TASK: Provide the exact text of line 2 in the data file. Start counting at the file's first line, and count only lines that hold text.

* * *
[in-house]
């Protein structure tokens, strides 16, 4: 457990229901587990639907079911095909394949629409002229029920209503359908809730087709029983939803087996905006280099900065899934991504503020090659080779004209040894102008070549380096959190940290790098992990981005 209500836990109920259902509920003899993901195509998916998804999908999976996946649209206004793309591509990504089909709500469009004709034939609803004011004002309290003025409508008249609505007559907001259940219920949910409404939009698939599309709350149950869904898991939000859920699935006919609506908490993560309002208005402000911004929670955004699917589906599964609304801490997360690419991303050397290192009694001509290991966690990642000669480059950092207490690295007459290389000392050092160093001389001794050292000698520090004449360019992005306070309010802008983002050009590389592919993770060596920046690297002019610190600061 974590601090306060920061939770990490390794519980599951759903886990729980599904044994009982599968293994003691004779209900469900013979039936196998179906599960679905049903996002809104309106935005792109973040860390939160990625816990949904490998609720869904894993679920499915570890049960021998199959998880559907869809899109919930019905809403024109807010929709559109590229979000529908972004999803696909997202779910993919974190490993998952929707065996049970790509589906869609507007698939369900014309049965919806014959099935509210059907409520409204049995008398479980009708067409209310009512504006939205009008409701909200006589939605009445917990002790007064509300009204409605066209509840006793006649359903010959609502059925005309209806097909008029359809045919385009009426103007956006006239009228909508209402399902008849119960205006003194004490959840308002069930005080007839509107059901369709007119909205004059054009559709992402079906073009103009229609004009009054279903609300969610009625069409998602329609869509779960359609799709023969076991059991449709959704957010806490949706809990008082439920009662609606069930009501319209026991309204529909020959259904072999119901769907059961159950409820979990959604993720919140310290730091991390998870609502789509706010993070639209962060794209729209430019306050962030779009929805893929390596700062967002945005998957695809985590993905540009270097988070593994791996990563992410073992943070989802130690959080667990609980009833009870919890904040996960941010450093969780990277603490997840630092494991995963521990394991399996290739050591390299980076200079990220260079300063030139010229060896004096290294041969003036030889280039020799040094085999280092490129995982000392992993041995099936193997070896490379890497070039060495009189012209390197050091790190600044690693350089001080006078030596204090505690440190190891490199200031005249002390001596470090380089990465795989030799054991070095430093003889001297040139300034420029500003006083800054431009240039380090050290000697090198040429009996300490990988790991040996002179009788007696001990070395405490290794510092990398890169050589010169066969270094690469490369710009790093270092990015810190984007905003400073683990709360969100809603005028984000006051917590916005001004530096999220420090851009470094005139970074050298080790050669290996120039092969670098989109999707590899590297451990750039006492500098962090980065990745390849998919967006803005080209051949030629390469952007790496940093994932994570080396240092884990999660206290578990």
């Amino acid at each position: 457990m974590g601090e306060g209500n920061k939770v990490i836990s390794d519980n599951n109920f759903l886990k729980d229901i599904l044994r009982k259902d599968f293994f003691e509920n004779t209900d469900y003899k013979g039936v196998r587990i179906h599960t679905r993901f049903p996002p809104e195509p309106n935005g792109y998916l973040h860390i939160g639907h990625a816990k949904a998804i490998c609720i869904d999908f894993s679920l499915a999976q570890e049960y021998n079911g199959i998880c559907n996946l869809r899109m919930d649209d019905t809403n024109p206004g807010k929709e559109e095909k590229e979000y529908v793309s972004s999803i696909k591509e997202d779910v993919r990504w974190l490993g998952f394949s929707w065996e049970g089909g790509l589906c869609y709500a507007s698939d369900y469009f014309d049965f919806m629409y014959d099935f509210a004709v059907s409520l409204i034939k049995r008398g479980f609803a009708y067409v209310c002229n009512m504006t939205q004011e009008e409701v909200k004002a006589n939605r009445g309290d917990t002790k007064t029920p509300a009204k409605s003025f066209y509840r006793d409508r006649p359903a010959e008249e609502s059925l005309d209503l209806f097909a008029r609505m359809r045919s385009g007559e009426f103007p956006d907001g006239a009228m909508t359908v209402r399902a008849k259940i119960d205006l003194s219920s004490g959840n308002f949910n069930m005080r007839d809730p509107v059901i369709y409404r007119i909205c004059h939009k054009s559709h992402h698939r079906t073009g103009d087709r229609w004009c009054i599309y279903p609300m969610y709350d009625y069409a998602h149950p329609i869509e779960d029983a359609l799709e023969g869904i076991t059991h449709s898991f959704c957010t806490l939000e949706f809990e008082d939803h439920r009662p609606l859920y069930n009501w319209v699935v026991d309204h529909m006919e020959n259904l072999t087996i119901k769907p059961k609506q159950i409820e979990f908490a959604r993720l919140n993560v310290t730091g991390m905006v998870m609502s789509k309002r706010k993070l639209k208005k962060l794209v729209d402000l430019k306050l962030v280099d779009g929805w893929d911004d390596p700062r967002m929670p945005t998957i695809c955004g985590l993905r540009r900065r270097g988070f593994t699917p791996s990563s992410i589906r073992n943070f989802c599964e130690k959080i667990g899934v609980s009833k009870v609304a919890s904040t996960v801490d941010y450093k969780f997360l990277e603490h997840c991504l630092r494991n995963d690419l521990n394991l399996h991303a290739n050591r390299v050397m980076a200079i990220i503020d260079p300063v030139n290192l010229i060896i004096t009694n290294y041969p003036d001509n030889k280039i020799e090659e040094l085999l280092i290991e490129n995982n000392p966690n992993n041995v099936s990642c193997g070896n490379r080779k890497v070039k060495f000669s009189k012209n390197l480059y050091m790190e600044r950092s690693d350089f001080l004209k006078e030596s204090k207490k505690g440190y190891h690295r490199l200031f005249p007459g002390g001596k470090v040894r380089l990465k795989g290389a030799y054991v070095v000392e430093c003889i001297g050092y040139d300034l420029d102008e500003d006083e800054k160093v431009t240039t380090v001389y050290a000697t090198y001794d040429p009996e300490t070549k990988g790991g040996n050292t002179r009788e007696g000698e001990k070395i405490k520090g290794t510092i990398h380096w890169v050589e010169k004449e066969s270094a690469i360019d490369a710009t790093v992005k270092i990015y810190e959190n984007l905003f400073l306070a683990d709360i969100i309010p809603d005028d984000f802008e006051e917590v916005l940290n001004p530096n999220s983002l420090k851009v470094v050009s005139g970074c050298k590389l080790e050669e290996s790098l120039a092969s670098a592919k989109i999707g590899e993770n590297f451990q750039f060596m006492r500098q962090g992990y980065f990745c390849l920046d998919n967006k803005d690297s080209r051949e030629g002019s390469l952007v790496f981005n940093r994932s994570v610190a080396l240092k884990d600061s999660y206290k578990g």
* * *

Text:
């Protein structure tokens, strides 16, 4: 457990229901587990639907079911095909394949629409002229029920209503359908809730087709029983939803087996905006280099900065899934991504503020090659080779004209040894102008070549380096959190940290790098992990981005 209500836990109920259902509920003899993901195509998916998804999908999976996946649209206004793309591509990504089909709500469009004709034939609803004011004002309290003025409508008249609505007559907001259940219920949910409404939009698939599309709350149950869904898991939000859920699935006919609506908490993560309002208005402000911004929670955004699917589906599964609304801490997360690419991303050397290192009694001509290991966690990642000669480059950092207490690295007459290389000392050092160093001389001794050292000698520090004449360019992005306070309010802008983002050009590389592919993770060596920046690297002019610190600061 974590601090306060920061939770990490390794519980599951759903886990729980599904044994009982599968293994003691004779209900469900013979039936196998179906599960679905049903996002809104309106935005792109973040860390939160990625816990949904490998609720869904894993679920499915570890049960021998199959998880559907869809899109919930019905809403024109807010929709559109590229979000529908972004999803696909997202779910993919974190490993998952929707065996049970790509589906869609507007698939369900014309049965919806014959099935509210059907409520409204049995008398479980009708067409209310009512504006939205009008409701909200006589939605009445917990002790007064509300009204409605066209509840006793006649359903010959609502059925005309209806097909008029359809045919385009009426103007956006006239009228909508209402399902008849119960205006003194004490959840308002069930005080007839509107059901369709007119909205004059054009559709992402079906073009103009229609004009009054279903609300969610009625069409998602329609869509779960359609799709023969076991059991449709959704957010806490949706809990008082439920009662609606069930009501319209026991309204529909020959259904072999119901769907059961159950409820979990959604993720919140310290730091991390998870609502789509706010993070639209962060794209729209430019306050962030779009929805893929390596700062967002945005998957695809985590993905540009270097988070593994791996990563992410073992943070989802130690959080667990609980009833009870919890904040996960941010450093969780990277603490997840630092494991995963521990394991399996290739050591390299980076200079990220260079300063030139010229060896004096290294041969003036030889280039020799040094085999280092490129995982000392992993041995099936193997070896490379890497070039060495009189012209390197050091790190600044690693350089001080006078030596204090505690440190190891490199200031005249002390001596470090380089990465795989030799054991070095430093003889001297040139300034420029500003006083800054431009240039380090050290000697090198040429009996300490990988790991040996002179009788007696001990070395405490290794510092990398890169050589010169066969270094690469490369710009790093270092990015810190984007905003400073683990709360969100809603005028984000006051917590916005001004530096999220420090851009470094005139970074050298080790050669290996120039092969670098989109999707590899590297451990750039006492500098962090980065990745390849998919967006803005080209051949030629390469952007790496940093994932994570080396240092884990999660206290578990």